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Five-year update on the occurrence of alcohol and other drugs in blood samples from drivers killed in road-traffic crashes in Sweden
Linköping University, Faculty of Health Sciences. Linköping University, Department of Medical and Health Sciences, Division of Drug Research.
Linköping University, Department of Medical and Health Sciences, Clinical Pharmacology. Linköping University, Faculty of Health Sciences.
National Board for Forensic Medicine.
Linköping University, Department of Medical and Health Sciences, Clinical Pharmacology. Linköping University, Faculty of Health Sciences.
2009 (English)In: Forensic Science International, ISSN 0379-0738, E-ISSN 1872-6283, Vol. 186, no 01-Mar, 56-62 p.Article in journal (Refereed) Published
Abstract [en]

According to statistics provided by the Swedish National Road Administration (Vagverket). a total of 1403 drivers were killed in road-traffic crashes in Sweden between 2003 and 2007. Forensic autopsies were performed in similar to 97% of all deaths and specimens of blood and urine were sent for toxicological analysis. In 60% of cases (N = 835) the toxicology results were negative and 83% of these victims were men. The blood-alcohol concentration (BAC) was above the legal limit for driving (greater than0.2 g/L) in 22% of cases (N = 315) at mean, median and highest concentrations of 1.7 g/L, 1.7 g/L and 4.9 g/L, respectively. The proportions of male to female drivers with BAC greater than 0.2 g/L were 93% vs 7% compared with 83% vs 17% for those with drugs other than alcohol in blood. Drivers with a punishable BAC were over-represented in single vehicle crashes compared with multiple vehicle crashes (67% vs 33%). The opposite held for drivers who had taken a prescription drug (39% vs 61%) and also for drug-negative cases (31% vs 69%). Drugs other than alcohol were identified in 253 cases (18%); illicit drugs only in 39 cases (2.8%), both licit and illicit in 28 cases (2.0%) and in 186 cases (13.3%) one or more therapeutic drugs were present. Amphetamine was the most common illicit drug identified at mean, median and highest concentrations of 1.5 mg/L, 1.1 mg/L and 5.0 mg/L, respectively (N = 39). Blood specimens contained a wide spectrum of pharmaceutical products (mean 2.4 drugs/person), comprising sedative-hypno tics (N = 93), opiates/opioids (N = 69) as well non-scheduled substances, such as paracetamol (N = 78) and antidepressants (N = 93). The concentrations of these substances in blood were mostly in the therapeutic range. Despite an appreciable increase (12-fold) in number of arrests made by the police for drug-impaired driving after a zero-tolerance law was introduced (July 1999), alcohol still remains the psychoactive substance most frequently identified in the blood of drivers killed in road-traffic crashes. (C) 2009 Elsevier Ireland Ltd. All rights reserved.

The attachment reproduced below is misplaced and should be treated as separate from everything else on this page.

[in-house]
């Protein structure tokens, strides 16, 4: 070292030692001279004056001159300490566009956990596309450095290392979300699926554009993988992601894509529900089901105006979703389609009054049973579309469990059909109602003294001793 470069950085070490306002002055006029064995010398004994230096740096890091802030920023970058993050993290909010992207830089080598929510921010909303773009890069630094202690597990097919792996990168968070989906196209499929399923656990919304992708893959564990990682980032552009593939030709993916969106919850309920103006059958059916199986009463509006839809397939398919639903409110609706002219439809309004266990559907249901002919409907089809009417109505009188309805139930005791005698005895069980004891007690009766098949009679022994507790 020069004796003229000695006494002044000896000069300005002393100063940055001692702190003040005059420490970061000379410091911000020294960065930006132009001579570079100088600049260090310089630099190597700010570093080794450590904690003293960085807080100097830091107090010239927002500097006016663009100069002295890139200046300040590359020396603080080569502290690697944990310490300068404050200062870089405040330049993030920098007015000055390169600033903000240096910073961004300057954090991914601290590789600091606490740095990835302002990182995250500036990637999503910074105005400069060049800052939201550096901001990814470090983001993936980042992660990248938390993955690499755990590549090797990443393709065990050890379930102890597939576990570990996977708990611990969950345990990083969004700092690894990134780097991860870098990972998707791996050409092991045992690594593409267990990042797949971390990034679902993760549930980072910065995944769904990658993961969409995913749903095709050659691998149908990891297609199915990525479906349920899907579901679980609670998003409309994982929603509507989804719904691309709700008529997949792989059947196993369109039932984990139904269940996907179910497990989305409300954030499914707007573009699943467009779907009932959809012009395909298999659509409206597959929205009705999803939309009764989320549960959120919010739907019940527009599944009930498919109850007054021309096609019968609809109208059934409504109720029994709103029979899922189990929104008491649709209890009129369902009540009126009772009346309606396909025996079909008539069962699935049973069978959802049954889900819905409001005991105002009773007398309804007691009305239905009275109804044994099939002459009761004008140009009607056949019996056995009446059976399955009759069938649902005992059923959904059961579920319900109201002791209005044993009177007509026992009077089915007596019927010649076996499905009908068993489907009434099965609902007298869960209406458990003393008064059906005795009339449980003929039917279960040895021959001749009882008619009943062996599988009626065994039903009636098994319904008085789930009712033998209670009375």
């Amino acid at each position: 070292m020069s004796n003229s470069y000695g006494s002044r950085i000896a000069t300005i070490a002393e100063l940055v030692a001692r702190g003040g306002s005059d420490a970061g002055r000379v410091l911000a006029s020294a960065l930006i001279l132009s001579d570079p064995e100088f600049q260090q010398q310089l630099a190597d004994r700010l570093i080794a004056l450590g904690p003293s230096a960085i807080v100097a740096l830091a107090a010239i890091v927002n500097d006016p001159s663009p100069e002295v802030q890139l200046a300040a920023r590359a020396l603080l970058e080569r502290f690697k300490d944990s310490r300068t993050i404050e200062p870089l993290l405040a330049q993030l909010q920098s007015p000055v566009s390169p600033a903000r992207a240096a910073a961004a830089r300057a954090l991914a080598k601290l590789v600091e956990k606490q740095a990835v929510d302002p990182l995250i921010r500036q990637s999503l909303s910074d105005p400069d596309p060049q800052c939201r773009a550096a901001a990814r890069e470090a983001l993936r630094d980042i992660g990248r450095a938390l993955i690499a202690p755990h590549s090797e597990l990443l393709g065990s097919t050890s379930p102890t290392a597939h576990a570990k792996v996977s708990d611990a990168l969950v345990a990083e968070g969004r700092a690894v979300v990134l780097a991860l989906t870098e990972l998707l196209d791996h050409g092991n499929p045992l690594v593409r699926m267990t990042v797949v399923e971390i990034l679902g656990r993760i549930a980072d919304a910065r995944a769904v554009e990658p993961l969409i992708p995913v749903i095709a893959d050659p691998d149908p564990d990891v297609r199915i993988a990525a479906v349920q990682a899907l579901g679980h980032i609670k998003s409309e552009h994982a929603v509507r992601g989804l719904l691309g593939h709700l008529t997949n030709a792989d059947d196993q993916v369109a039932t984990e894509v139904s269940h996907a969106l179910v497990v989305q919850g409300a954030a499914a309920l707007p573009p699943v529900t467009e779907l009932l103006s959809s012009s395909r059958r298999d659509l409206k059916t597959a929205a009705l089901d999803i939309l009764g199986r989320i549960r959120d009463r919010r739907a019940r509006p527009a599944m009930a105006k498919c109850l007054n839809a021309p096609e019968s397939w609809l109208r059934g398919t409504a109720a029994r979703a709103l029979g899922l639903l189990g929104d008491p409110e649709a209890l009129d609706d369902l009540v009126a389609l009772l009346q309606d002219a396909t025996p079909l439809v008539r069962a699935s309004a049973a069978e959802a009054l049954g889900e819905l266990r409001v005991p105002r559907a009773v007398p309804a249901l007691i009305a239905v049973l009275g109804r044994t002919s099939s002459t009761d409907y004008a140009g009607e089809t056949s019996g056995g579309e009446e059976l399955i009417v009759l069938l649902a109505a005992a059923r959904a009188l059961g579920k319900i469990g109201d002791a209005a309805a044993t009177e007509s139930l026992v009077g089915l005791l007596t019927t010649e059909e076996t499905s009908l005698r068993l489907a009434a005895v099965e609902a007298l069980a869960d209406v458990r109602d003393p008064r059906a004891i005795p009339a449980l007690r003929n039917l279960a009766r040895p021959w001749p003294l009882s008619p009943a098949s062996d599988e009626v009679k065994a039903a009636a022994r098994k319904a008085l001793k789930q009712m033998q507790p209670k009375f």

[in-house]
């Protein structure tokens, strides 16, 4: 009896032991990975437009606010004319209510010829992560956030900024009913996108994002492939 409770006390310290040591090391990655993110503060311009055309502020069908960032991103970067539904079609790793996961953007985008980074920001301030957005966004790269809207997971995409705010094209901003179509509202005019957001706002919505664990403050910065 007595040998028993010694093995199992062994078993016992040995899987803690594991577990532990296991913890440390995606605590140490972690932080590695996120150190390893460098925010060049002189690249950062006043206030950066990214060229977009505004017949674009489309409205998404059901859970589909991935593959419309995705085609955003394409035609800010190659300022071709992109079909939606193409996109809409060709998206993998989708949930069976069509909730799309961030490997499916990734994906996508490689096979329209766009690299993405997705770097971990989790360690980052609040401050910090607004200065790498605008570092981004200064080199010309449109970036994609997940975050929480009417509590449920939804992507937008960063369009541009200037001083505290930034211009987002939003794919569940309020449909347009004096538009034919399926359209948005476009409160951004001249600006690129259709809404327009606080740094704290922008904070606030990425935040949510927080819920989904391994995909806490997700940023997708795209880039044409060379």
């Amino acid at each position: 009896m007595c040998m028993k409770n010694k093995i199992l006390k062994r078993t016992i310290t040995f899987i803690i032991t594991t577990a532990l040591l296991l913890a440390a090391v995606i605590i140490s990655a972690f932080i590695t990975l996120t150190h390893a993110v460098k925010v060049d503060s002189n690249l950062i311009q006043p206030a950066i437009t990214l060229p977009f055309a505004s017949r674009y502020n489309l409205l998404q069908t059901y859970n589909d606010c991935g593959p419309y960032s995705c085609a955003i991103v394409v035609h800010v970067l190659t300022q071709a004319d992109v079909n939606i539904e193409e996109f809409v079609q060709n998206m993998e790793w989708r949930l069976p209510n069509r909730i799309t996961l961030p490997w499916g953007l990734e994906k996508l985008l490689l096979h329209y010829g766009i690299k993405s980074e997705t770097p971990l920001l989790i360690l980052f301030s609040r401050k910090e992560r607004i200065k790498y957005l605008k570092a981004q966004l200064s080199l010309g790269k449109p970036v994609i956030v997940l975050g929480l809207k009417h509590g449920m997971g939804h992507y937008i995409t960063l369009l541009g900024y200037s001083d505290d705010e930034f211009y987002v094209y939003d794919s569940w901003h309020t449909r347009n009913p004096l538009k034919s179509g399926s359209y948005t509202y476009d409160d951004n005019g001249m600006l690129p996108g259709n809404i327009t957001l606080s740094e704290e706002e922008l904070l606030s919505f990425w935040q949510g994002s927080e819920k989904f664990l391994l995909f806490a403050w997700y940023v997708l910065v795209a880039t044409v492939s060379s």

Place, publisher, year, edition, pages
2009. Vol. 186, no 01-Mar, 56-62 p.
Keyword [en]
Alcohol; Drugs; Driving; Crash statistics; Fatalities
National Category
Medical and Health Sciences
Identifiers
URN: urn:nbn:se:liu:diva-53863DOI: 10.1016/j.forsciint.2009.01.014ISI: 000265370900010OAI: oai:DiVA.org:liu-53863DiVA: diva2:292414
Available from: 2010-02-06 Created: 2010-02-06 Last updated: 2017-12-12

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Jones, A WayneKugelberg, FredrikAhlner, Johan

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